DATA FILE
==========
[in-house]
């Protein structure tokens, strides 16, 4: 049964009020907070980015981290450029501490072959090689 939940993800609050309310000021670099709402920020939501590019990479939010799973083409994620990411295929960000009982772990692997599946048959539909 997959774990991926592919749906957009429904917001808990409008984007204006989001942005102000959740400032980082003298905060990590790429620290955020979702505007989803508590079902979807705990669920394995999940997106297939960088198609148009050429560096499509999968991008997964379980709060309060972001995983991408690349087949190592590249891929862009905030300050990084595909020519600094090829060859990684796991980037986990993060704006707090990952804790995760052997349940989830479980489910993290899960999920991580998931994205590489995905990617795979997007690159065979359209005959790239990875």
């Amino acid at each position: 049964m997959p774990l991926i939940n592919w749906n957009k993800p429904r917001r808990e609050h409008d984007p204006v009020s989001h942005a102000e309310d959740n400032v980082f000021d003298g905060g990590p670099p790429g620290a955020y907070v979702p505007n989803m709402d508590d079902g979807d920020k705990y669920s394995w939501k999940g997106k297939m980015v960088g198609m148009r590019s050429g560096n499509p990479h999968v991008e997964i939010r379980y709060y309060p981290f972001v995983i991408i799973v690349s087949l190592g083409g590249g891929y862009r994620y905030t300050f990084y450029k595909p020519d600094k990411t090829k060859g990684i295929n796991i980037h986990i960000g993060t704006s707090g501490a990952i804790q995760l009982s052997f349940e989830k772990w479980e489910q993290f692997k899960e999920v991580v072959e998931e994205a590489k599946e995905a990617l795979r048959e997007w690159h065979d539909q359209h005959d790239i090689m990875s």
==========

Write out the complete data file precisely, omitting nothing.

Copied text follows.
[in-house]
């Protein structure tokens, strides 16, 4: 049964009020907070980015981290450029501490072959090689 939940993800609050309310000021670099709402920020939501590019990479939010799973083409994620990411295929960000009982772990692997599946048959539909 997959774990991926592919749906957009429904917001808990409008984007204006989001942005102000959740400032980082003298905060990590790429620290955020979702505007989803508590079902979807705990669920394995999940997106297939960088198609148009050429560096499509999968991008997964379980709060309060972001995983991408690349087949190592590249891929862009905030300050990084595909020519600094090829060859990684796991980037986990993060704006707090990952804790995760052997349940989830479980489910993290899960999920991580998931994205590489995905990617795979997007690159065979359209005959790239990875």
């Amino acid at each position: 049964m997959p774990l991926i939940n592919w749906n957009k993800p429904r917001r808990e609050h409008d984007p204006v009020s989001h942005a102000e309310d959740n400032v980082f000021d003298g905060g990590p670099p790429g620290a955020y907070v979702p505007n989803m709402d508590d079902g979807d920020k705990y669920s394995w939501k999940g997106k297939m980015v960088g198609m148009r590019s050429g560096n499509p990479h999968v991008e997964i939010r379980y709060y309060p981290f972001v995983i991408i799973v690349s087949l190592g083409g590249g891929y862009r994620y905030t300050f990084y450029k595909p020519d600094k990411t090829k060859g990684i295929n796991i980037h986990i960000g993060t704006s707090g501490a990952i804790q995760l009982s052997f349940e989830k772990w479980e489910q993290f692997k899960e999920v991580v072959e998931e994205a590489k599946e995905a990617l795979r048959e997007w690159h065979d539909q359209h005959d790239i090689m990875s």